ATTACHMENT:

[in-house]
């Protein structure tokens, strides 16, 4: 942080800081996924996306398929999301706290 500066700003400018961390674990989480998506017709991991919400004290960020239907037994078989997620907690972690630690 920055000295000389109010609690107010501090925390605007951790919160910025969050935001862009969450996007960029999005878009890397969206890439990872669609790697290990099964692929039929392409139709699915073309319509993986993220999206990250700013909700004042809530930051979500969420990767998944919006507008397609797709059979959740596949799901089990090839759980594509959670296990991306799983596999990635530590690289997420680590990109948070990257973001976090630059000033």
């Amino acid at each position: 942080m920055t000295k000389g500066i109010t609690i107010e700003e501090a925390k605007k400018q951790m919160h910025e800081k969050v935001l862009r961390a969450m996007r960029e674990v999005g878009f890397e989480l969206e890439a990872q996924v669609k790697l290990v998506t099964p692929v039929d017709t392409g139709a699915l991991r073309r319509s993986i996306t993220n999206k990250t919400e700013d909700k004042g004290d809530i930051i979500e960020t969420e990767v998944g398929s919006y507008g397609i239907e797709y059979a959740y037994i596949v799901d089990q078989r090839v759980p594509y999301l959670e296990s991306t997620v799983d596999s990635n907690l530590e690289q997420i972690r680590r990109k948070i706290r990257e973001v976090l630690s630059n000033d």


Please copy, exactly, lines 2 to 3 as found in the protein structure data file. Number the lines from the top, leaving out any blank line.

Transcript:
């Protein structure tokens, strides 16, 4: 942080800081996924996306398929999301706290 500066700003400018961390674990989480998506017709991991919400004290960020239907037994078989997620907690972690630690 920055000295000389109010609690107010501090925390605007951790919160910025969050935001862009969450996007960029999005878009890397969206890439990872669609790697290990099964692929039929392409139709699915073309319509993986993220999206990250700013909700004042809530930051979500969420990767998944919006507008397609797709059979959740596949799901089990090839759980594509959670296990991306799983596999990635530590690289997420680590990109948070990257973001976090630059000033």
């Amino acid at each position: 942080m920055t000295k000389g500066i109010t609690i107010e700003e501090a925390k605007k400018q951790m919160h910025e800081k969050v935001l862009r961390a969450m996007r960029e674990v999005g878009f890397e989480l969206e890439a990872q996924v669609k790697l290990v998506t099964p692929v039929d017709t392409g139709a699915l991991r073309r319509s993986i996306t993220n999206k990250t919400e700013d909700k004042g004290d809530i930051i979500e960020t969420e990767v998944g398929s919006y507008g397609i239907e797709y059979a959740y037994i596949v799901d089990q078989r090839v759980p594509y999301l959670e296990s991306t997620v799983d596999s990635n907690l530590e690289q997420i972690r680590r990109k948070i706290r990257e973001v976090l630690s630059n000033d």